The securitization market completed about $9.8 billion in transactions during the last two weeks, according to data from UBS. Although that amount is a fraction of what is normally issued in any given two-week period, traders and issuers appear to be getting used to it.
"From what I've heard, this week we're not going to have anything," said one trader, of his bank's plans. "We're working off of some stuff [that we have] in inventory and secondaries."
A fresh round of drastic downgrades from Moody's Investors Service and Standard & Poor's put a further damper on the subprime MBS market.
After Moody's took its rating action, investors began a selloff that destabilized the ABX single-A indices more than they had been before. The ABX 07-1 A index sold off 14.3 points from early October, while the ABX 06-2 A index is down 15.4 points over the same time period, according to UBS.
In normal functioning markets, those actions might prompt investors to snatch up consumer ABS paper. For the most part, investors behaved consistently. Not even flight-to-quality practices, however, could coax a hearty stream of deals out of issuers in those asset classes.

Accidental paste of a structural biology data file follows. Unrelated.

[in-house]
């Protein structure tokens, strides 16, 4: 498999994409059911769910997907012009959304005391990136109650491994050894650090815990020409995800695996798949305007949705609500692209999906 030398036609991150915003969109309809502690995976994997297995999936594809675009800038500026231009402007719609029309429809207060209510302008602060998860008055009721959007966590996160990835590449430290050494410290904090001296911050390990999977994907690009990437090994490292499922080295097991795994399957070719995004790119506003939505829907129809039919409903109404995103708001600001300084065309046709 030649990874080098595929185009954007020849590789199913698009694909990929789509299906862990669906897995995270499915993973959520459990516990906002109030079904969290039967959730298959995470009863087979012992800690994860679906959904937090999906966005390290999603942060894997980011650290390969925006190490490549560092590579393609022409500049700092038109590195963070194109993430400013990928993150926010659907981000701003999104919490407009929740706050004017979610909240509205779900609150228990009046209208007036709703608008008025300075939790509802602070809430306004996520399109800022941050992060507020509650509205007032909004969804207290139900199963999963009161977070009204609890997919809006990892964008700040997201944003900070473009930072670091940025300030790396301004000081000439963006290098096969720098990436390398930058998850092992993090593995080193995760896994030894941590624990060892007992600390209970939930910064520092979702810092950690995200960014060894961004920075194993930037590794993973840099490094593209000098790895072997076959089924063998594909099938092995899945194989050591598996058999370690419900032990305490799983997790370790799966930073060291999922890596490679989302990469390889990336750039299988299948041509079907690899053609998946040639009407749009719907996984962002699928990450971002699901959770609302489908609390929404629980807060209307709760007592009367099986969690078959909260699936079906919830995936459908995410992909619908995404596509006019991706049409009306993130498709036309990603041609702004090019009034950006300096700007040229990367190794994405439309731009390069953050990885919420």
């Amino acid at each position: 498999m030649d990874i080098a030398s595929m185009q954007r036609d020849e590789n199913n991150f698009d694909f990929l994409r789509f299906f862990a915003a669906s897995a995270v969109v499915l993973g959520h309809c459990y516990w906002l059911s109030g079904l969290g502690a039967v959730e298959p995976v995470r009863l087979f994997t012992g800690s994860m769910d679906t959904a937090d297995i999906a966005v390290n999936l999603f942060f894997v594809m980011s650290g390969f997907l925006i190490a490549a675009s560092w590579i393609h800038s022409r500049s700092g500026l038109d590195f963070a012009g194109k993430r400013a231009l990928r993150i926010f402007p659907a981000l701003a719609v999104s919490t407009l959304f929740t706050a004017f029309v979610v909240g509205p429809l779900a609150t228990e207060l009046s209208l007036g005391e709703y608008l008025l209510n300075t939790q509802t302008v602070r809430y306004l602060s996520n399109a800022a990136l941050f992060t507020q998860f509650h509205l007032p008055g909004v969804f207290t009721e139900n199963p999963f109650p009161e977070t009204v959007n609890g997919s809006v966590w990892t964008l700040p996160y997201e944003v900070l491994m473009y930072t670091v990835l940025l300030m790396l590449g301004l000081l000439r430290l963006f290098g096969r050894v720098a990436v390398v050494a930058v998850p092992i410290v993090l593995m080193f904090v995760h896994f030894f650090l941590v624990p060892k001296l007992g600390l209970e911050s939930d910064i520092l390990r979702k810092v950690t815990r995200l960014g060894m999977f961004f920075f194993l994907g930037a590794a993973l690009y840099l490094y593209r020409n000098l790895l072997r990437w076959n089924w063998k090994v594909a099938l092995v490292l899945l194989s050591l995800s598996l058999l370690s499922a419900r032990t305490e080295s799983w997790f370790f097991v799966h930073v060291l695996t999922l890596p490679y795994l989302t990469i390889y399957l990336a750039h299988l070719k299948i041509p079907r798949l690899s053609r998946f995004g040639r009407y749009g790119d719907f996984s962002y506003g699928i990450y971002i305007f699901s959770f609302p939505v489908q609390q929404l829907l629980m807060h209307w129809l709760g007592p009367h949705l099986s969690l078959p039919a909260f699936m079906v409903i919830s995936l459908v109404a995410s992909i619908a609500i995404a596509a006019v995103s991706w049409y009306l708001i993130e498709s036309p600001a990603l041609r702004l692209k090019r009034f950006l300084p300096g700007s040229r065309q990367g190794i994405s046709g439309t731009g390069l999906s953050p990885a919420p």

Since Oct. 12, just two deals came to market. The $1.5 billion SLM Student Loan Trust, 2007-6, which was issued by Sallie Mae and came to market via Citigroup Global Markets, Deutsche Bank Securities, Morgan Stanley and UBS, underscored the strong demand for consumer ABS product among investors. As the transaction was in its final stages of marketing, says UBS, it had already been oversubscribed.
As a matter of fact, the two-year, triple-A tranche priced at three-month Libor plus 17 basis points, when guidance was actually set at around 20 basis points.
Another triple-A-rated class, with duration of slightly less than 10 years, also managed to come in tighter than market expectations. Guidance put those securities at 40 basis points over three-month Libor, and it priced at 38 over.
"Credit cards and student loans definitely seem to be going tighter," said the bank trader. He added, however, that spreads on auto ABS were not coming in nearly as tightly as they were on cards and student loans. That, he said, remained a little bit of a mystery given that there was palpable investor demand for the paper.
That movement follows the recent widening and narrowing trends, which Morgan Stanley highlighted in its ABS Data Package report. "Non-mortgage spreads have tightened in from their sudden and dramatically wide levels we saw last month," wrote Morgan Stanley analysts.
Bear Stearns and Morgan Stanley brought the $1.7 billion Bear Stearns Commercial Mortgage Securities Trust to market recently.
Priced against swaps, most of the securities in that deal priced at guidance levels, or within three basis points of where they were set initially. The triple-A-rated 4.84-year class, for instance, came in at 47 basis points over swaps, when talk set prices about three basis points wider.
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